BY CHRIS JENNINGS
In the holiday season we are constantly bombarded with new gadgets and expensive toys to “improve” our brewing process. Though some of these may be fun and actually can help, the most important tool of all is your imagination.
All of our wonderful brews and new ideas for brews need a place to stay safe. By having the recipes in a central place with a standard format can help increase our brewing efficiency more than any new shiny brewing toy.
From a pure safety perspective nothing beats the pen and paper method. No risk of the system crashing and losing all of your coveted award-winning recipes. Though a hard copy has stood the test of time we are unable to use this method to build new recipes, calculate efficiencies or even calculate something as basic as a starting gravity. Thankfully there is a vast amount of brewing programs out there. Computer based software programs and even smart phone apps exist that can do most of the functions you will require.
The program that you choose should have a few features that will help with the brewing process. At a bare minimum they should be able to calculate starting gravity and alcohol content. This also means that the program will most likely have a database of ingredients to allow you to build the recipe. This gives you the first step toward storing all of your recipes in a central place. The interface of course is also very important. It shouldn’t be so complicated that you can’t figure it out fairly quickly, but it also needs to be semi complex to allow for a wide range of options. Don’t go with something because it is super simple to use. Instead, pick something that is going to do everything you want in a brewing program.
Unfortunately, the best programs available are those you have to pay for. So making sure that you are getting everything you want is especially important so you don’t waste your money. These systems are going to have ingredient databases that can be modified as well as the ability to store all of the recipes and ingredients that you can think of. They will also have a database of all of the beer style guidelines out there. This helps with recipe building by setting parameters for our beers thus giving us an opportunity to craft a tasty brew in a specific format. It also can help us put our freezer clean-out-ale neatly into a style category that it should be in. Skimping on price may decrease features but making sure to balance what you are getting for the cost is all part of the homebrewing experience.
Choosing what software you want to use is almost as important as picking a mash tun.
Here are a few programs out there I’m suggesting as a starting point for your research: Promash, Brewtroller, Beer Smith, Brew Toad, Brewtarget.
Mary Jones, one of the owners of Pelican Brewery, paused for a minute during a tour of her company’s new Tillamook brewery to reflect on the Great American
Brewing Festival, which was taking place at that very moment in Colorado. She and co-owner Jeff Schons didn’t go to the festival this year, because, she said, Pelican seems to win more awards if they don’t show up.
Oddly, she was right. Pelican scored four medals at the competition last month, and earned the Large Brewpub of the Year award, and its brewers, Darron Welch and Steve Panos, earned the Large Brewpub Brewers of the Year award. Welch and Panos and their crew were on hand to parade across the stage for each award, Welch said. Apparently, the no-show superstition did not extend to the brew team.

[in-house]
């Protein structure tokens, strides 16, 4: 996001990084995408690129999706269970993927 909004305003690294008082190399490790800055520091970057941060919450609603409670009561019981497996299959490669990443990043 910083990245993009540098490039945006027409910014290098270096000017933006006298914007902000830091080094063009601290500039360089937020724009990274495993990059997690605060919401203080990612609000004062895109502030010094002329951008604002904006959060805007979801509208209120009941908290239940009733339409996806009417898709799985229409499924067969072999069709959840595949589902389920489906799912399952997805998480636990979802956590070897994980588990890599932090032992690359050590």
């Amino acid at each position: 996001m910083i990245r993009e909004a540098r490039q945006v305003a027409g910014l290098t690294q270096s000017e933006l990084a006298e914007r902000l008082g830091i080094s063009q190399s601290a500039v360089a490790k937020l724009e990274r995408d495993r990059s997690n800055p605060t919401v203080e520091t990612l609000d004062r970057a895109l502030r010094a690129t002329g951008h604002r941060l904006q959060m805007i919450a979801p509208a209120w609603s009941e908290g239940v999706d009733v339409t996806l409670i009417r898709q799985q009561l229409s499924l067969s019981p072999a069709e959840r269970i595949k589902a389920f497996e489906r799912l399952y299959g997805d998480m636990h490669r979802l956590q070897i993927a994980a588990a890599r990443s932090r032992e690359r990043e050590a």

In all, Oregon’s breweries took 25 medals for beer and two business awards, a tenth of the 252 awards handed out Oct. 12 at the Boulder gathering sponsored by the Brewers Association.
But Baker City’s Barley Brown’s was Oregon’s biggest winner, taking home five medals and awards for the best Very Small Brewpub of the Year and Very Small Brewpub Brewers, Marks Lanham and Eli Dickison. Although the rest of the nation was surprised, they shouldn’t have been. The brewery won three silvers and a bronze at GABF last year, some of which were for the same brews that won gold this year.
For his Pallet Jack IPA, Barley Brown’s also took the coveted gold in the most active category of beer, the American-style IPA. Barley Brown’s beat out more than 250 entries in that category, to win the gold.
Your best chance for tasting Pallet Jack is to get yourself over to Baker City, belly up to the bar or take a seat in the restaurant, and order a pint … soon. If it’s gone, try one Barley Brown’s other 2013 golds -- Shredders Wheat, an American-style wheat beer, or Hand Truck, an International-style pale ale. Although Barley Brown’s brews can be found statewide, the brewery has 20 or more of its beers available at the taphouse and restaurant. Get a room and taste them all.
And while we’re considering Oregon’s beer geography, nearly half of Oregon’s medals went to breweries east of the hill, thanks to the 12 total medals earned by Barley Brown, Bend Brewing Company, Deschutes and 10 Barrel.
In fact, rural Oregon breweries were the real winners this year – only six Portland-area breweries won medals at GABF this year, although more than half of Oregon’s breweries are in the metro area.
Think you won’t be able to find any of these beers on tap anywhere? Think again, says Ninkasi brewers. Their Bohemian Pilsner won gold this year, so they began brewing it again in mid-October.
This is the 27th year of the festival – the largest commercial beer competition in the world. Professional judges from 11 countries tasted 4,809 beers in 84 style categories.
For a complete list of winners, visit www.greatamericanbeerfestival.com
In Oregon, it’s the time of year when people show their true colors: Do you bleed green and yellow, or orange and black?
Whether you attended the University of Oregon or Oregon State University, if you live in Oregon, you probably have a favorite to win the Nov. 29 Civil War football game between the two teams. But more importantly: What will you be drinking?
Some breweries, whose staff and patrons may favor either team, shy away from favoritism and instead invite fans of both teams to special events in front of their big screen televisions Nov. 29. Other brewers, including Ninkasi, will be hosting tailgate parties outside of the event at Autzen Stadium.